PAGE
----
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Blogoff 2: Researching: Writing what you don’t know

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Researching: Writing what you don’t know.

I’ve been writing stories since I was a child, when my knowledge of the world was minimal, and so I had to draw on the writer’s greatest tool, imagination. I didn’t let boring elements, such as facts and reality, get in my way and my stories were exciting. It wasn’t until I was much older that I learned that there were supposedly ‘rules’ around writing that ‘good’ authors followed to be successful. Many of them I had been using without knowing their significance, such as structure and showing not telling, but one rule really bothered me: Write what you know.

What a boring rule. Now at the age of 50 plus, I do know a great deal about the world, but that knowledge is still limited, too limited for what I want to write. If my stories were to be tethered by what I knew, then what was the good of having imagination and a capacity to learn? That rule was quickly crossed out for me. I have a good brain and I intended to use it to learn about the things I didn’t know.


When I wrote MASTER I had already determined that my main character was from Ukraine, a country I had little knowledge of. In fact the whole story would be set there and in the year 1995. My research began with the firm resolution to be as factual as possible, as if I had lived there. Writing my story began with months of reading everything about Ukraine, from history to culture. I went on forums and chatted with Ukrainians who were only too happy to set me straight about anything I wasn’t certain about. This research also helped enormously in plot development, being able to incorporate historical facts into my story and give it a whole new level of reality. Because of the time frame my story was set in, I had to match facts up with how those elements would have worked in 1995 Ukraine. It wasn’t easy, and I was exhausted by the time Master was published. The readers loved it and recognised the work that had gone into it, but they wanted more. They wanted a sequel. It didn’t help that I had made my protagonist a super genius computer hacker.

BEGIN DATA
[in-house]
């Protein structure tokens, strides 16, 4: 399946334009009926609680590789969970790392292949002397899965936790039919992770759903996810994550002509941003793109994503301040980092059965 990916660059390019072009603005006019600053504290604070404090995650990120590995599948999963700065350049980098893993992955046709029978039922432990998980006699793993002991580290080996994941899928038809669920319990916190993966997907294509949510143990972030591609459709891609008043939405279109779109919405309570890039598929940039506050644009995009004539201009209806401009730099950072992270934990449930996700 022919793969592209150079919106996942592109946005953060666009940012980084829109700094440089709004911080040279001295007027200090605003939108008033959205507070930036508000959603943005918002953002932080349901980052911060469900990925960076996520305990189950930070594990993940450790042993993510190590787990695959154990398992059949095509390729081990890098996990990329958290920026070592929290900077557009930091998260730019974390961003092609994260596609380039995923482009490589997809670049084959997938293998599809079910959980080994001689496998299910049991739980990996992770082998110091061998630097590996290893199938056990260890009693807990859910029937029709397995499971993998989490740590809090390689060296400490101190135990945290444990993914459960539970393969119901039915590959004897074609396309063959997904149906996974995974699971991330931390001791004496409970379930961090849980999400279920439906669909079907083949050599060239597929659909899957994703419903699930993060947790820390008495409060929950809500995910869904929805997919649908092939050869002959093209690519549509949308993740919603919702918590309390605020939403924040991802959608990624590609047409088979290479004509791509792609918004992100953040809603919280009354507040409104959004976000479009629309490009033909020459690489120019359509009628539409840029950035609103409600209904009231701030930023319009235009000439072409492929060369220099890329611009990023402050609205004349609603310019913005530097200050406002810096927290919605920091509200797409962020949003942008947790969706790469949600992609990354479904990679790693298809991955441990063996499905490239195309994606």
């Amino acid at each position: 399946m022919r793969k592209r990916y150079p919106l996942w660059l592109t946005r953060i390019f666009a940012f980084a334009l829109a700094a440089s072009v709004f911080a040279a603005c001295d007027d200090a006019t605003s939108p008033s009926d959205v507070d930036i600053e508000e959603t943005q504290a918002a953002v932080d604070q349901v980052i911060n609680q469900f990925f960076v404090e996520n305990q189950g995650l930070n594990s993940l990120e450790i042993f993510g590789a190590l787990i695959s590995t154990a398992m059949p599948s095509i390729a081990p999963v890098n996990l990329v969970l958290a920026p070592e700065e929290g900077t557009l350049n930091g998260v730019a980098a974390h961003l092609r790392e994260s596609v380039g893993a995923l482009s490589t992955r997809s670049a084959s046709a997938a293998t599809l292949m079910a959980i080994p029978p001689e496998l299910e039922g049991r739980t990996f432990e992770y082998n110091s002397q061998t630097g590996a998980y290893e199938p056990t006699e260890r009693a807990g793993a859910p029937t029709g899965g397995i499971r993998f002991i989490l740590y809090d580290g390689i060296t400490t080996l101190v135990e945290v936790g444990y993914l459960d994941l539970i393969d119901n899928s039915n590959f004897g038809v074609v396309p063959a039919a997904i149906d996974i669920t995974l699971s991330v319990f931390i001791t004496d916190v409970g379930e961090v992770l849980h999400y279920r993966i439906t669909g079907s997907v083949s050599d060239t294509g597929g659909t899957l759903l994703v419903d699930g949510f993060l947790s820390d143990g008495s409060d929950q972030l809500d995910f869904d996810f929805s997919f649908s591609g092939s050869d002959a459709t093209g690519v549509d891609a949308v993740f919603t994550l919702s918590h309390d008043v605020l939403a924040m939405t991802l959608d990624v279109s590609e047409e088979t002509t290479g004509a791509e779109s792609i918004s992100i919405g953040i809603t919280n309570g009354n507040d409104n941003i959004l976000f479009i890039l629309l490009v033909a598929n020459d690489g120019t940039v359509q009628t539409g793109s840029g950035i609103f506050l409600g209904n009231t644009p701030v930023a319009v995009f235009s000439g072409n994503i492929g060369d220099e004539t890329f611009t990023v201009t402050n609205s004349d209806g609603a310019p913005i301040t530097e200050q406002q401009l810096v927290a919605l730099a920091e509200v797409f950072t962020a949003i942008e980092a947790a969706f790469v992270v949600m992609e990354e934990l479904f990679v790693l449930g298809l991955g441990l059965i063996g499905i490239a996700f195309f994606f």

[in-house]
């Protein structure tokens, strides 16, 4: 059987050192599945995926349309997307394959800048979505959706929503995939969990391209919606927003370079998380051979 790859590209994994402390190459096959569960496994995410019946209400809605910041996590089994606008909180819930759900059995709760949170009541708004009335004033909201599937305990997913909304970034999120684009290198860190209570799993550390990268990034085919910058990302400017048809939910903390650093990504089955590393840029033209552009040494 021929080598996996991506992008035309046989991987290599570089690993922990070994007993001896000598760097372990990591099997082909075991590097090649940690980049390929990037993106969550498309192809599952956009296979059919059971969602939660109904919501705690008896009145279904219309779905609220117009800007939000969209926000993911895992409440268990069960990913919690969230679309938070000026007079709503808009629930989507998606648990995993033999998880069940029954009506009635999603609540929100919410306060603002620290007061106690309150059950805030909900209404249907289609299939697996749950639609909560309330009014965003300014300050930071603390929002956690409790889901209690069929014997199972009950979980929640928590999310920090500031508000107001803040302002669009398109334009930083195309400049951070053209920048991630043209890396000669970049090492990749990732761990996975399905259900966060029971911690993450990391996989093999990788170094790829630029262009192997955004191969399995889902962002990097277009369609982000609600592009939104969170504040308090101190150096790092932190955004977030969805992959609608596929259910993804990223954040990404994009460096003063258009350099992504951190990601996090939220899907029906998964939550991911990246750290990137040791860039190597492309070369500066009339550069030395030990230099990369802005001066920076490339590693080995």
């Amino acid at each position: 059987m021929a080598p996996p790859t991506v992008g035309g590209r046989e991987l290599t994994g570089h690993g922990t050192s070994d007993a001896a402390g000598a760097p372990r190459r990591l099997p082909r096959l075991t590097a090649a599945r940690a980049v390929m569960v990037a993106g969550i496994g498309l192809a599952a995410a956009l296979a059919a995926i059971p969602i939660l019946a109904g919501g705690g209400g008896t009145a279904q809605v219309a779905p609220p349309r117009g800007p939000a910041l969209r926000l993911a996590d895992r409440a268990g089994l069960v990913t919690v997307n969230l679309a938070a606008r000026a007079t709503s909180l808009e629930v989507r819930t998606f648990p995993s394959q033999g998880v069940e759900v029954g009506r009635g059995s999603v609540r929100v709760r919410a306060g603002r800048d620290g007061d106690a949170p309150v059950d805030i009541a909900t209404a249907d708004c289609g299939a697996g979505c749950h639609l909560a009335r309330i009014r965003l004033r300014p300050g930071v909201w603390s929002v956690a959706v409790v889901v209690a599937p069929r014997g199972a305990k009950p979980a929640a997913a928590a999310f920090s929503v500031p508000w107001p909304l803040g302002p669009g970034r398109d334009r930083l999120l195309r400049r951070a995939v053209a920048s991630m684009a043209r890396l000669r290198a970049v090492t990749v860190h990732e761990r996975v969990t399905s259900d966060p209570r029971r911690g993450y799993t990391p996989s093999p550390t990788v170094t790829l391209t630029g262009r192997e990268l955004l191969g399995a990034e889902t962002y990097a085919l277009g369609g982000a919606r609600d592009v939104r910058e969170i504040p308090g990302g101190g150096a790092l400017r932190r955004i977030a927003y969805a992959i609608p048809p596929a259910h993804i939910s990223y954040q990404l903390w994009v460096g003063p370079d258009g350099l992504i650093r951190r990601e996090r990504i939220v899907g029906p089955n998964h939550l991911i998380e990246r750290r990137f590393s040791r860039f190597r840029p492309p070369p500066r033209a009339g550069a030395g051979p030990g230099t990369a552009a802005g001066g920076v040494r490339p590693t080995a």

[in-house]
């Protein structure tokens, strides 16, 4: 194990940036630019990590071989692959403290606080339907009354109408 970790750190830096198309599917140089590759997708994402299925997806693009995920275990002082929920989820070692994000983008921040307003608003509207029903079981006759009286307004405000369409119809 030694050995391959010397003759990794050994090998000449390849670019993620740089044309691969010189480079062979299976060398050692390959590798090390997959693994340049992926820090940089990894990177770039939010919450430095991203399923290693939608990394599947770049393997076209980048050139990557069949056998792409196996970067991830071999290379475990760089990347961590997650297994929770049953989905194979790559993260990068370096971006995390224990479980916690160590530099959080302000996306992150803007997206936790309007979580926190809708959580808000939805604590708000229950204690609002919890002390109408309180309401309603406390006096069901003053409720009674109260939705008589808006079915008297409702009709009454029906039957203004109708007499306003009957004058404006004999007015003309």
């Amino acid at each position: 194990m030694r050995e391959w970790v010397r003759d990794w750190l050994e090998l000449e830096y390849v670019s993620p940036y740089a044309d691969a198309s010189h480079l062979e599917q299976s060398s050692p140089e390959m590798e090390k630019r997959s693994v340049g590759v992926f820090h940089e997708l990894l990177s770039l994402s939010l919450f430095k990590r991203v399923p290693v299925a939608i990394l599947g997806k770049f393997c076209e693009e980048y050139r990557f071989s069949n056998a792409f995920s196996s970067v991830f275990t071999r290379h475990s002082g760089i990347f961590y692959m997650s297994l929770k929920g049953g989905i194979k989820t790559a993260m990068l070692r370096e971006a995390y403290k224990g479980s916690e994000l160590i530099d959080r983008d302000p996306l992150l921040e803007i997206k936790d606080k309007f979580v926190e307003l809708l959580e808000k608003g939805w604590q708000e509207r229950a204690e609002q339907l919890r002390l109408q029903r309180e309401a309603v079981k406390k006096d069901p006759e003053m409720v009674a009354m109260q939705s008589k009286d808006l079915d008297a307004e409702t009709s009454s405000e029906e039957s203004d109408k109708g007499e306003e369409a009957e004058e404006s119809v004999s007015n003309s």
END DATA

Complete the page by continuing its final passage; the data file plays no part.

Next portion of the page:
It took 19 months to release SINS OF THE MASTER after an exhaustive study of hacking, computers, politics and many other elements.

To date, no-one has challenged me on anything in these books, but I will admit to a few areas where I took poetic licence and used my imagination, but never at the expense of undoing my plot by blatant ignorance.

My advice to aspiring authors is to respect what you write and respect the intelligence of your readers. Do your research, but don’t ever be afraid of venturing out into the unknown. It’s a big exciting world and our stories shouldn’t be bound by what we’ve experienced, but rather by what we are willing to learn.

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